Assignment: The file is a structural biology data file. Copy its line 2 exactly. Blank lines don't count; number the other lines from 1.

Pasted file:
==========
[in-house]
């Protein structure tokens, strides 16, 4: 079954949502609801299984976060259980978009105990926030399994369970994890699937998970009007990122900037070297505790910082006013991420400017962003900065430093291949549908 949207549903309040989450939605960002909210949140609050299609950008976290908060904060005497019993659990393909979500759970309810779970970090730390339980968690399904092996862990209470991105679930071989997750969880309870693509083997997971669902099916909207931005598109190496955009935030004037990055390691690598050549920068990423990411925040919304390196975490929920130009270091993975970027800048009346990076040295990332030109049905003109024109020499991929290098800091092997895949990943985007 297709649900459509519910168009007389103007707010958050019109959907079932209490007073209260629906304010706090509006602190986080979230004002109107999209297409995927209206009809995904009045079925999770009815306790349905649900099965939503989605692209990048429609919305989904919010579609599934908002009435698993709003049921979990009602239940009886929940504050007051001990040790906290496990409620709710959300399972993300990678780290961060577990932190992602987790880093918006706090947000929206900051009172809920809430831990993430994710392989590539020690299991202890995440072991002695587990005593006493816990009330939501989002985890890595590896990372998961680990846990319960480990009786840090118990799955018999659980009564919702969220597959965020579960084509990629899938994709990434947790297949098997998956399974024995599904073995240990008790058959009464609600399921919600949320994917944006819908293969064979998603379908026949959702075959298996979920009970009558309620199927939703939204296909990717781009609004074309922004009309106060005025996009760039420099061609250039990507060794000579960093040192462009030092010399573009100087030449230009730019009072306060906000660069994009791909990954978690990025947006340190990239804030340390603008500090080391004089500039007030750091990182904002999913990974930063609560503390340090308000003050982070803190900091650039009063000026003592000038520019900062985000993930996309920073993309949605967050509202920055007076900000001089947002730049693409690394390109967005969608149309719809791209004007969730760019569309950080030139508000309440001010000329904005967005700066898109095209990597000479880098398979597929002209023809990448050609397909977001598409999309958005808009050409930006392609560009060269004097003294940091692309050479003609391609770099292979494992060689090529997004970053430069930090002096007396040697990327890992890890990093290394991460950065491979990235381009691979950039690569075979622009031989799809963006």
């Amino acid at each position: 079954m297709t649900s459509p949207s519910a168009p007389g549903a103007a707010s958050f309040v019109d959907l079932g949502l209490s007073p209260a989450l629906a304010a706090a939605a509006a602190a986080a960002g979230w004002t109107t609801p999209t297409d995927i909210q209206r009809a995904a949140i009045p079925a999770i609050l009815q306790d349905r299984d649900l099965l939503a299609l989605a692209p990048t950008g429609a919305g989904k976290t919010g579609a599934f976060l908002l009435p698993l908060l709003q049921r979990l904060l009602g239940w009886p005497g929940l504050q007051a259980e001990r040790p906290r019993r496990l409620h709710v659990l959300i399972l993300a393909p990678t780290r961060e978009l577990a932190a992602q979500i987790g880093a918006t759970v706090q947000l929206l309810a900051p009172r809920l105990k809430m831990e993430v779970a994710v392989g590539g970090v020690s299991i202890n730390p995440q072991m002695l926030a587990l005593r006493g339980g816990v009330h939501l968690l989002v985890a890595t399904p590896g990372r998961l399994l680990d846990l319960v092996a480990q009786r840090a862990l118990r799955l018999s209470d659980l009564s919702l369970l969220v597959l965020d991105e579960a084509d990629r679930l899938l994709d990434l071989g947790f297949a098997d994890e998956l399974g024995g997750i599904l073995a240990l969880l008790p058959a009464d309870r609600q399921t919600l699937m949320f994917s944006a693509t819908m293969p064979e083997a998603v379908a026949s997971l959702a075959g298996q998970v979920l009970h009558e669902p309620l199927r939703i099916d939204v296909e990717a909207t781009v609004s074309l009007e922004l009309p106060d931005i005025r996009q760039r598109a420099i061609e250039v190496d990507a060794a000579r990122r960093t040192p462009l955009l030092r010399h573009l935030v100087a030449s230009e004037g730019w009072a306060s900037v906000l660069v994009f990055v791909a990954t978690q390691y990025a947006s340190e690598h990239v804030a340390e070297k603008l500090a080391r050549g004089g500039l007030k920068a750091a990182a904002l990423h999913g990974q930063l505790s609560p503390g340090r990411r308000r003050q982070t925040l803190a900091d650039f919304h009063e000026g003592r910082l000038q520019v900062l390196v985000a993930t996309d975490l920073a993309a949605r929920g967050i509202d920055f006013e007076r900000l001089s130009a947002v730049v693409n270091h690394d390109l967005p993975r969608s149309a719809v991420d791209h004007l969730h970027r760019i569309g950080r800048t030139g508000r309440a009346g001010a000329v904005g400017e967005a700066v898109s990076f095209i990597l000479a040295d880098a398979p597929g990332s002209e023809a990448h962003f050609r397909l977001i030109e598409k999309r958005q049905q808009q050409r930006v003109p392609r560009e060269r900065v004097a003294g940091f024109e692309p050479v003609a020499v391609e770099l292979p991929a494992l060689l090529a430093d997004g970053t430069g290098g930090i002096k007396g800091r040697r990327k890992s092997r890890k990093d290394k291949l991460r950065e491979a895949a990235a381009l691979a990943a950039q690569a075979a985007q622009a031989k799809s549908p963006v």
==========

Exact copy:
């Protein structure tokens, strides 16, 4: 079954949502609801299984976060259980978009105990926030399994369970994890699937998970009007990122900037070297505790910082006013991420400017962003900065430093291949549908 949207549903309040989450939605960002909210949140609050299609950008976290908060904060005497019993659990393909979500759970309810779970970090730390339980968690399904092996862990209470991105679930071989997750969880309870693509083997997971669902099916909207931005598109190496955009935030004037990055390691690598050549920068990423990411925040919304390196975490929920130009270091993975970027800048009346990076040295990332030109049905003109024109020499991929290098800091092997895949990943985007 297709649900459509519910168009007389103007707010958050019109959907079932209490007073209260629906304010706090509006602190986080979230004002109107999209297409995927209206009809995904009045079925999770009815306790349905649900099965939503989605692209990048429609919305989904919010579609599934908002009435698993709003049921979990009602239940009886929940504050007051001990040790906290496990409620709710959300399972993300990678780290961060577990932190992602987790880093918006706090947000929206900051009172809920809430831990993430994710392989590539020690299991202890995440072991002695587990005593006493816990009330939501989002985890890595590896990372998961680990846990319960480990009786840090118990799955018999659980009564919702969220597959965020579960084509990629899938994709990434947790297949098997998956399974024995599904073995240990008790058959009464609600399921919600949320994917944006819908293969064979998603379908026949959702075959298996979920009970009558309620199927939703939204296909990717781009609004074309922004009309106060005025996009760039420099061609250039990507060794000579960093040192462009030092010399573009100087030449230009730019009072306060906000660069994009791909990954978690990025947006340190990239804030340390603008500090080391004089500039007030750091990182904002999913990974930063609560503390340090308000003050982070803190900091650039009063000026003592000038520019900062985000993930996309920073993309949605967050509202920055007076900000001089947002730049693409690394390109967005969608149309719809791209004007969730760019569309950080030139508000309440001010000329904005967005700066898109095209990597000479880098398979597929002209023809990448050609397909977001598409999309958005808009050409930006392609560009060269004097003294940091692309050479003609391609770099292979494992060689090529997004970053430069930090002096007396040697990327890992890890990093290394991460950065491979990235381009691979950039690569075979622009031989799809963006």